There are awkward moments that stand out in our memories forever, which can also be moments of learning and insight. This was one of them, when what I heard was different from what the speaker meant.
“Today is my anniversary,” the staff member said.
Normally, a wedding anniversary would be an opportunity to congratulate someone, but under the circumstances, I didn’t know what to say. This person was recently divorced. I wondered, what is the protocol? Does one continue to celebrate wedding anniversaries after the marriage has ended? What would be an appropriate response?
Luckily, she was a more effective communicator than me. She sensed my confusion.
“Oh, no. Not that kind of anniversary. Not my wedding anniversary. It was seven years ago today that I started working here. Today is my employment anniversary.”
“Oh yeah, right. That’s great. Congratulations. I didn’t know.”
Why you should know everyone’s service anniversary
But I should have. This is something I should have known about everyone with whom I worked, for a couple of reasons:
First, for some staff, service anniversaries matter. Like birthdays, they call for celebration. It’s important to be aware of these occasions and understand how individuals feel about them.
Secondly, service anniversaries and birthdays are natural times to reflect on how the person has contributed over the past year. These dates are recommended as a starting point to introduce recognition into the workplace.
The importance of observing service anniversaries as they occur is not an argument for formal programs, which typically focus on reaching employment milestones, which usually occur at five-year intervals.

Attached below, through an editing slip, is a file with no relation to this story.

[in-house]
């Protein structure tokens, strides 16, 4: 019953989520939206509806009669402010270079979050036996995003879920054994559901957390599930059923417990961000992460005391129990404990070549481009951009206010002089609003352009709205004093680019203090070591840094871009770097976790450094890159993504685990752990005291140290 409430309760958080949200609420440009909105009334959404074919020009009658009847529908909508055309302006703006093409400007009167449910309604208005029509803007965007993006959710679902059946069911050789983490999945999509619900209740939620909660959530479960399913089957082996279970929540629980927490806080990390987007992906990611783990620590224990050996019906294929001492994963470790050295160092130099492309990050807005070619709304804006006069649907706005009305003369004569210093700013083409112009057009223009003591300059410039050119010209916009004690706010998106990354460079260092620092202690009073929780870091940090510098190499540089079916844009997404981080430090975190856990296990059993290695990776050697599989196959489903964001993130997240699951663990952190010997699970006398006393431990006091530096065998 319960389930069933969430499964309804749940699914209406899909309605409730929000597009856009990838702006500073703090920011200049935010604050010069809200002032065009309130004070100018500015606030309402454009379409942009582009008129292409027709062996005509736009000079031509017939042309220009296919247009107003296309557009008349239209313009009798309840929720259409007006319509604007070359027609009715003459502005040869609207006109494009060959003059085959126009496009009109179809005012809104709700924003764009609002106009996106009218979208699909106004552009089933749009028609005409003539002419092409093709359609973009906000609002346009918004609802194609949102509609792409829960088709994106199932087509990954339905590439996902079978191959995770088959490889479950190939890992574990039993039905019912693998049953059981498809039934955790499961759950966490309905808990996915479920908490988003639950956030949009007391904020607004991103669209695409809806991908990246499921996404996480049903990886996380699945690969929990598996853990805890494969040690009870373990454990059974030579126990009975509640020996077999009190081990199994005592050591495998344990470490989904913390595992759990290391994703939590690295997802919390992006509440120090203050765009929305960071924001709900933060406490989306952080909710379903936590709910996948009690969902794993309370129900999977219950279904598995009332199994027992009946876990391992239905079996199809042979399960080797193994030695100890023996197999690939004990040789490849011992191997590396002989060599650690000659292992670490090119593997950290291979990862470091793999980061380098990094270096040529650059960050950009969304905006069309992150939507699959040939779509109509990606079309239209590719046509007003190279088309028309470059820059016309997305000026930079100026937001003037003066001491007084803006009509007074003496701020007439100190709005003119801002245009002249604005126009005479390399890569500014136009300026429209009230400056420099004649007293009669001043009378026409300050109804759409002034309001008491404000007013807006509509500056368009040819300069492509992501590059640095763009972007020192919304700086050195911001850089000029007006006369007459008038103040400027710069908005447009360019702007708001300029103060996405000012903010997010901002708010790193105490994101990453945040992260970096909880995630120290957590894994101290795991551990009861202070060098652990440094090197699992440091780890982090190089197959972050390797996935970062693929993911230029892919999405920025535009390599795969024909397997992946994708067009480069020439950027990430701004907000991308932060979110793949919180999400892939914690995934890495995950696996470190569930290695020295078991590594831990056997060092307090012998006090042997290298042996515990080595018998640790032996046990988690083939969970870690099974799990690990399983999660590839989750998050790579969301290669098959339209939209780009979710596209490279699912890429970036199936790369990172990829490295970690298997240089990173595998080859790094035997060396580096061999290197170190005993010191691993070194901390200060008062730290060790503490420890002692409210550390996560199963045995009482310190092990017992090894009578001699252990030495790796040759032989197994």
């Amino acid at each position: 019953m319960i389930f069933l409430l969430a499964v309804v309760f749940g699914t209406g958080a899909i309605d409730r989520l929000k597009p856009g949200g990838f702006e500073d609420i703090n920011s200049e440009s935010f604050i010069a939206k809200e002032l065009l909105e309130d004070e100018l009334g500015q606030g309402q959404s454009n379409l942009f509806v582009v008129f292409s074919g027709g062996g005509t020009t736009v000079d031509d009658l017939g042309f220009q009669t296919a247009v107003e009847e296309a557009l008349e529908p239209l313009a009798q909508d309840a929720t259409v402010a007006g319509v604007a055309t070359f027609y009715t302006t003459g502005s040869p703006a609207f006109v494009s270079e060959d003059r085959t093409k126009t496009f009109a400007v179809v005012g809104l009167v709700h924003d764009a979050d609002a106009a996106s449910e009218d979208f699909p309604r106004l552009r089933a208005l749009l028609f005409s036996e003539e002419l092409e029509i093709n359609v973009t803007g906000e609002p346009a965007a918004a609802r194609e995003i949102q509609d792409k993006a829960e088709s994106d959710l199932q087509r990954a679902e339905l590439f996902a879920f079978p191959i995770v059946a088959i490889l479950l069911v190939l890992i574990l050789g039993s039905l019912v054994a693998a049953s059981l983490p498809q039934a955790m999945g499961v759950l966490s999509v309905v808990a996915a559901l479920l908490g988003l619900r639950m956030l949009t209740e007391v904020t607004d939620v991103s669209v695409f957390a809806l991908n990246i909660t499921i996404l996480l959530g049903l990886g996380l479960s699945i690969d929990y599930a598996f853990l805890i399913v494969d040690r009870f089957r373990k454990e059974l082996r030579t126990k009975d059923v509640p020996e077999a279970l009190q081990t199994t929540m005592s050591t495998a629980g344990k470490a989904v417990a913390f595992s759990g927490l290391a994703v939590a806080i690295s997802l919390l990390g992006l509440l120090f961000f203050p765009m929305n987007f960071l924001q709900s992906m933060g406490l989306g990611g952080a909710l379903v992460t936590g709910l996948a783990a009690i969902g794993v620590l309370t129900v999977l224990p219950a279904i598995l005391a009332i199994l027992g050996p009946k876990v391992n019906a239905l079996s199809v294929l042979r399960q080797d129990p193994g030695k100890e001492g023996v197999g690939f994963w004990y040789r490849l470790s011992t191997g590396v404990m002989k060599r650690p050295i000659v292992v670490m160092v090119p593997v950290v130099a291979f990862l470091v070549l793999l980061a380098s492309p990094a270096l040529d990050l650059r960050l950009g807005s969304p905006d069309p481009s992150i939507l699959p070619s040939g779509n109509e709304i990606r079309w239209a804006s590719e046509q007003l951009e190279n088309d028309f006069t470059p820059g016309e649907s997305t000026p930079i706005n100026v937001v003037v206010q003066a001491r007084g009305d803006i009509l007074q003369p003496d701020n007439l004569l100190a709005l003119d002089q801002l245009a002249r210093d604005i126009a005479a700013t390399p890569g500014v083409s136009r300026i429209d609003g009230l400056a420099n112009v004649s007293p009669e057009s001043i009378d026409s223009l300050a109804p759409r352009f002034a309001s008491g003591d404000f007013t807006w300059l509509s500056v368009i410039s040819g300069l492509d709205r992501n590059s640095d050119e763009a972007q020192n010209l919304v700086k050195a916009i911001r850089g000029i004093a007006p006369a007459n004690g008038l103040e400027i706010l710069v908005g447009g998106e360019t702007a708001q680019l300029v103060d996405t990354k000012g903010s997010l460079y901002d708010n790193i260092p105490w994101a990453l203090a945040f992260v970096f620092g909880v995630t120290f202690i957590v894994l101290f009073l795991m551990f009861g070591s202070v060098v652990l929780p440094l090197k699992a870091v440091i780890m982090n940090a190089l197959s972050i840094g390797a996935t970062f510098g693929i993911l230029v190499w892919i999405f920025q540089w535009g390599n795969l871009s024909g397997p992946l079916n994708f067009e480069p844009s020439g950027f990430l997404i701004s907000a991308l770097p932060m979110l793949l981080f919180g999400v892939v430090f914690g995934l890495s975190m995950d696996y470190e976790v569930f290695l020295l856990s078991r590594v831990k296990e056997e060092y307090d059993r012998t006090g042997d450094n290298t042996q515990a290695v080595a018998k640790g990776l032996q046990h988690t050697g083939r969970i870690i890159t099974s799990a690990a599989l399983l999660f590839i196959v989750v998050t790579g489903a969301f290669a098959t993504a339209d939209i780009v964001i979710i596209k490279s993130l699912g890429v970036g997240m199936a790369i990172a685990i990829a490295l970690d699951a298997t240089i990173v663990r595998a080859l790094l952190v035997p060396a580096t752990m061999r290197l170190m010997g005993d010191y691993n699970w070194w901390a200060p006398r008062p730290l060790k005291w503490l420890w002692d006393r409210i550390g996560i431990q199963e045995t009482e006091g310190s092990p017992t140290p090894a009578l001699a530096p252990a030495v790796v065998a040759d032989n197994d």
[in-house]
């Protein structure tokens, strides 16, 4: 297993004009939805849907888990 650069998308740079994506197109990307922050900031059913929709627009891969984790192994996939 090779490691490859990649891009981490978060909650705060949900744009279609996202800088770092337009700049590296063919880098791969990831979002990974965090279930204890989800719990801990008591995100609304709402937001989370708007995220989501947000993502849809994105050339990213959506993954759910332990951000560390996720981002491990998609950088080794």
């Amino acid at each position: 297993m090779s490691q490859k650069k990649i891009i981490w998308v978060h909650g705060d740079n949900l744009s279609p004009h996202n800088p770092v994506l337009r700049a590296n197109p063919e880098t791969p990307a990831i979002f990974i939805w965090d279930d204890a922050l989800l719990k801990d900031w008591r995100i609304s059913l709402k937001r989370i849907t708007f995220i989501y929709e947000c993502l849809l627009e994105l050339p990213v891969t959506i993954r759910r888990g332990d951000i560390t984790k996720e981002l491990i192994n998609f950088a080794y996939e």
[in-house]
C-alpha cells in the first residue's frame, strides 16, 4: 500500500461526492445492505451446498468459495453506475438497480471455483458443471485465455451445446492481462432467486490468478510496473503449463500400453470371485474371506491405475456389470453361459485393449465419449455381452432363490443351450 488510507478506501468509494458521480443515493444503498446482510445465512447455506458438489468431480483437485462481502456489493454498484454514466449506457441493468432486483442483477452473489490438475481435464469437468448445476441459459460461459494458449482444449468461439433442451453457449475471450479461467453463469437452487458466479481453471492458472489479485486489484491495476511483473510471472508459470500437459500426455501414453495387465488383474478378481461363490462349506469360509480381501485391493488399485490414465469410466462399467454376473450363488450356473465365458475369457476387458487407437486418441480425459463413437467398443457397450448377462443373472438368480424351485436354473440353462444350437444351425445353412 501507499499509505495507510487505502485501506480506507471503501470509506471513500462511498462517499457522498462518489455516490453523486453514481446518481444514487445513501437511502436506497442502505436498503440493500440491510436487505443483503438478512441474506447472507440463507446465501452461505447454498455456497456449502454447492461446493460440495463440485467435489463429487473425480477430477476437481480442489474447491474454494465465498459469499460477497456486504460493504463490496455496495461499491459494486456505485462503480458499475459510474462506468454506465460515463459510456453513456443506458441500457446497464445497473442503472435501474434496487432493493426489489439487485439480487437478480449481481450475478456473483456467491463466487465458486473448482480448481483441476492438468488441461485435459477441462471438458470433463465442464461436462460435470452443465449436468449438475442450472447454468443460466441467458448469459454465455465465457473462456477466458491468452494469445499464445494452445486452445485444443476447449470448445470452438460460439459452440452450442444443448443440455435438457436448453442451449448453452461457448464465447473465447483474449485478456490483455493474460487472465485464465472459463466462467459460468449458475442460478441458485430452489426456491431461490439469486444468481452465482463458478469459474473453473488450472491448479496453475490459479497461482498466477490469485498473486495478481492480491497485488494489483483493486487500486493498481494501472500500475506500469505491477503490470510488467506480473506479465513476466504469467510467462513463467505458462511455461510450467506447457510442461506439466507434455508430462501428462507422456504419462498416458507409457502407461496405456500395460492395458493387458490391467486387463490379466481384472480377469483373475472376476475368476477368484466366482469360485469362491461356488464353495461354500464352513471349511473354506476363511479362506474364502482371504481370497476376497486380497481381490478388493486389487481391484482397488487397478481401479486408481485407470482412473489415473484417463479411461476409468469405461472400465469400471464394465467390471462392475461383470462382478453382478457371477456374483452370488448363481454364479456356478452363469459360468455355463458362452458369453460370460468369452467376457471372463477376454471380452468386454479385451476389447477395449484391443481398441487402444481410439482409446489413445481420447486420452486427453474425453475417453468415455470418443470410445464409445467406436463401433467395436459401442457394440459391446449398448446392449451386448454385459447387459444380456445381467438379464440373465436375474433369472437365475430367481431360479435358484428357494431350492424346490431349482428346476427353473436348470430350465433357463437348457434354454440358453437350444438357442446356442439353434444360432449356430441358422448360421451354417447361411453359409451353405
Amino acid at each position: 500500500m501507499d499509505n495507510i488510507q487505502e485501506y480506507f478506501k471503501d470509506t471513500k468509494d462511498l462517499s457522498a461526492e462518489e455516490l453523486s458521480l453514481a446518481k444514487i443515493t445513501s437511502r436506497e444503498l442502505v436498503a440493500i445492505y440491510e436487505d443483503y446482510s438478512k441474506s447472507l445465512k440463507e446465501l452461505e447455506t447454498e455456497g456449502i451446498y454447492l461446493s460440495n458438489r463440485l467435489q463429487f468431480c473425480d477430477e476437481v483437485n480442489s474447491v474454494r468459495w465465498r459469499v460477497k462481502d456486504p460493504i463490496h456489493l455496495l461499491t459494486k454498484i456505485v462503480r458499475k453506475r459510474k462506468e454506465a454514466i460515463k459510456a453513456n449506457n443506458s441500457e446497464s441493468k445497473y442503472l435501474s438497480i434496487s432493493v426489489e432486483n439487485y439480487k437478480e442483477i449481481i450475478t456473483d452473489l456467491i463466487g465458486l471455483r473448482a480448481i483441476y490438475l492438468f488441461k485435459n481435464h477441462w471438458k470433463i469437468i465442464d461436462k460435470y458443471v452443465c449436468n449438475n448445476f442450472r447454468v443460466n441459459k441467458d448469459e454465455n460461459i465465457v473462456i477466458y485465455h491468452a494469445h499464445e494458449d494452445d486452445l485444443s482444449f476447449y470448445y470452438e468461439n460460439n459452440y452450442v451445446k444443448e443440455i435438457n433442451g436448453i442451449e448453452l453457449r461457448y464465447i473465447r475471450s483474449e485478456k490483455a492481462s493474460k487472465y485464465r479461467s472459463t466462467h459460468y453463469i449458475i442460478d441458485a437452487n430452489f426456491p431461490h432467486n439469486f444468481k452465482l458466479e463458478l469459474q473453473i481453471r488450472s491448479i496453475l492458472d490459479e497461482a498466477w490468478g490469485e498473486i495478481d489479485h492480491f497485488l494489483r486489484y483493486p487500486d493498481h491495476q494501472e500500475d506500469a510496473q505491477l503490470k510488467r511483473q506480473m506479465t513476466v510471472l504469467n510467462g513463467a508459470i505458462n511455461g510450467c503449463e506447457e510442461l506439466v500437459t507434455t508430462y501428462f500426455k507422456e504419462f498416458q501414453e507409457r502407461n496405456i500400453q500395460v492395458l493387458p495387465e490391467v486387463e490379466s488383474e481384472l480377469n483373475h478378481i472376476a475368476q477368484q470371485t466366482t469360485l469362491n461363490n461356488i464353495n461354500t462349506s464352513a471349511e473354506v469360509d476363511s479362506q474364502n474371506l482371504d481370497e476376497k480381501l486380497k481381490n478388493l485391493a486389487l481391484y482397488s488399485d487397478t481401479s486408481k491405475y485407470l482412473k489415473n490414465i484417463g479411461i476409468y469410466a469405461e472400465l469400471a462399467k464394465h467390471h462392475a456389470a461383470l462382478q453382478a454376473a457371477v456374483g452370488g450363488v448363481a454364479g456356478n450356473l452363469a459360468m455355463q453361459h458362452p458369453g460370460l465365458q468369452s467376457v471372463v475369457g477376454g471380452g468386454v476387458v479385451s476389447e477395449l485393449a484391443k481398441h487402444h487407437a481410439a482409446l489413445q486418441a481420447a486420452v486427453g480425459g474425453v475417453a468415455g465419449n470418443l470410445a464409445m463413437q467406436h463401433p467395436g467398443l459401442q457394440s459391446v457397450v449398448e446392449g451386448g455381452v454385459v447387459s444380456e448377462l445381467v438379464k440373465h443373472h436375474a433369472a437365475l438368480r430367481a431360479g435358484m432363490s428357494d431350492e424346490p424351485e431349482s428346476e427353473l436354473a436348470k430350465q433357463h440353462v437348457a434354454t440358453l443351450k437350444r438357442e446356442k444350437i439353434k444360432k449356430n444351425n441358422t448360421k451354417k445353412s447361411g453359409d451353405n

While common in many workplaces, these celebrations of survival tend to be expensive, impersonal and ineffective in motivating staff and building loyalty.
Informal celebrations better than formal events
An informal approach can be more timely, more personal and more frequent (once a year, rather than once every five years). It is a better way to satisfy the need of staff members to feel valued as individuals and to receive specific feedback. It is better than praise for being part of a cohort that has nothing more in common than a similar starting date, or having hung around for five years without quitting, dying, or being fired.
Are you ready to celebrate the service anniversaries and birthdays of each of your staff members? Do you know these dates? If not, find them. Note them on your calendar and be prepared to provide a little extra recognition when these dates come along.
Finally, don’t allow yourself to be caught in a situation like I was, of being confused when someone says, “Today is my anniversary.”